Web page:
Real estate itself can provide solid cash flow. But there is a lot of work involved in this type of investment. Because we’re trying to find truly passive income for you, we’re going to give you an even better option — real estate investment trusts (REITs).
REITs are an interesting option for investors who want to invest in real estate but don’t want the hassle of actually buying or managing the property. Investing in a REIT stock also enables investors to spread their investment risk among several properties instead of investing in a single property.
When you invest in a real estate investment trust you buy shares in a publicly traded company that invests in a variety of projects. The REIT pays out dividends much in the way stocks do. The dividends can vary in both amount and frequency.
Similar to the way mutual funds operate, REITs pool money from investors and invest in real estate projects like office buildings, shopping malls, resorts, and apartment complexes. Then, your investment represents partial ownership in the REIT’s underlying properties.
REITs are attractive to investors seeking higher yields than other traditional fixed income investments. By law, REITs are required to pass at least 90% of their taxable income on to their shareholders. The most successful REITs have a reliable track record of paying significant dividends and have the potential for even more dividend growth.
Bonds were wildly popular in the 1980s. Now, because of low interest rates, these fixed income securities aren’t as attractive to investors seeking instant gratification. Investors have turned their attention to equities and other more exciting asset classes.
Nevertheless, there are still many investors who use bonds in their portfolios to generate passive income.
Bond investing has seen a resurgence thanks to the growth of exchange-traded funds (ETFs) and mutual funds that focus on bonds. These bond funds enable investors to invest in bonds without having to research individual bonds.
Plus, there is more liquidity than the traditional bond investment process since the fund, not the investor, is the one who commits to the length of the bond term. Investors can sell ETFs or mutual funds at any time.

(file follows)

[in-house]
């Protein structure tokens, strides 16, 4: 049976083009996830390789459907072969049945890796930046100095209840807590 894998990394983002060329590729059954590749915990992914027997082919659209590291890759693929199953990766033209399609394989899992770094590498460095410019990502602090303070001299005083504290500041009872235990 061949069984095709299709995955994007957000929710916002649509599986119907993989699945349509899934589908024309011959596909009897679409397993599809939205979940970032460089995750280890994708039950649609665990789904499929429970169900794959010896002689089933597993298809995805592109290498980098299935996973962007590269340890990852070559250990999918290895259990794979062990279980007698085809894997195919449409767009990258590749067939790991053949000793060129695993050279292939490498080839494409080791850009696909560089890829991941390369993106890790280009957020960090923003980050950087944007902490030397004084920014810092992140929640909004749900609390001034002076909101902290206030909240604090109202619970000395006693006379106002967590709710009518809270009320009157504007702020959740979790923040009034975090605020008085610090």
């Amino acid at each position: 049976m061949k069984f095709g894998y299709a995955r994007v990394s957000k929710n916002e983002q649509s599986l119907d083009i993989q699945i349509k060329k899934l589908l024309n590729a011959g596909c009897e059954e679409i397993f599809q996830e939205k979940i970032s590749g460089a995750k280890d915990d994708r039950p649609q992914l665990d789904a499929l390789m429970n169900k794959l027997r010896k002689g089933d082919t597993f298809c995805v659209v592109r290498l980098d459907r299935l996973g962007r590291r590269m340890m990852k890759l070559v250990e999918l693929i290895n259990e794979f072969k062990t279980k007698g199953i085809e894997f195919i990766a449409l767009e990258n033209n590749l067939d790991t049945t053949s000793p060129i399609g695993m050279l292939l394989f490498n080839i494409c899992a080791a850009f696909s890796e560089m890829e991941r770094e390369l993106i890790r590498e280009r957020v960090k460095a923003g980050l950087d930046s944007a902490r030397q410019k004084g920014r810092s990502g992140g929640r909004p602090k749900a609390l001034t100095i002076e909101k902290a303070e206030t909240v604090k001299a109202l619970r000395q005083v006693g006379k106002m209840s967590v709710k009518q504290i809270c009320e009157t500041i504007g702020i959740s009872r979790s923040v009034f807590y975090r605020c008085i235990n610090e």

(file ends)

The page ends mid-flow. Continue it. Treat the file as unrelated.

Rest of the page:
So, how do bonds work?
Bonds are essentially loans investors make to bond issuers. If the issuer is the government, you’ll purchase government bonds or municipal bonds. And if the issuer is a company, you’d be purchasing corporate bonds.
The investor then earns income through fixed-interest payments on a regular schedule. When the loan term ends, the investor receives the original loan amount back.
Typically, the longer the term, the higher the interest rate.
Bond prices generally trend up when the stock market goes down, so bonds can be a great way to ensure diversification of your investment portfolio.
Income-Oriented ETFs and Mutual Funds
We discussed ETFs and mutual funds that focus on bonds, but income-oriented ETFs and mutual funds are also available. Just look for the words “income” or “high yield” in the names.
These funds invest in everything income-oriented, like real estate stocks, common and preferred stock, corporate bonds, and municipal bonds.
There are a variety of high-yield ETFs and mutual funds available. But ETFs are passively managed, so they’re forced to match the performance of the benchmark index. So managers are obligated to trade in a down market, even at unfavorable prices.
Some funds focus on diversification, while others boast high yields.
Another caveat is that high yield does not guarantee high quality. In fact, high yield often comes with elevated risk. Investors should keep in mind that high-yield funds may invest in bonds with low credit quality.
Pave the Road to Retirement With Income Investing
Perhaps the most successful investor of our time, Warren Buffett said in a letter to his shareholders, “Our favorite holding period is forever.”
Income investing is buy and hold at its best. Thinking like Buffett about long-term investments will help you pave the road for retirement.
Note: This article originally appeared at Investors Alley.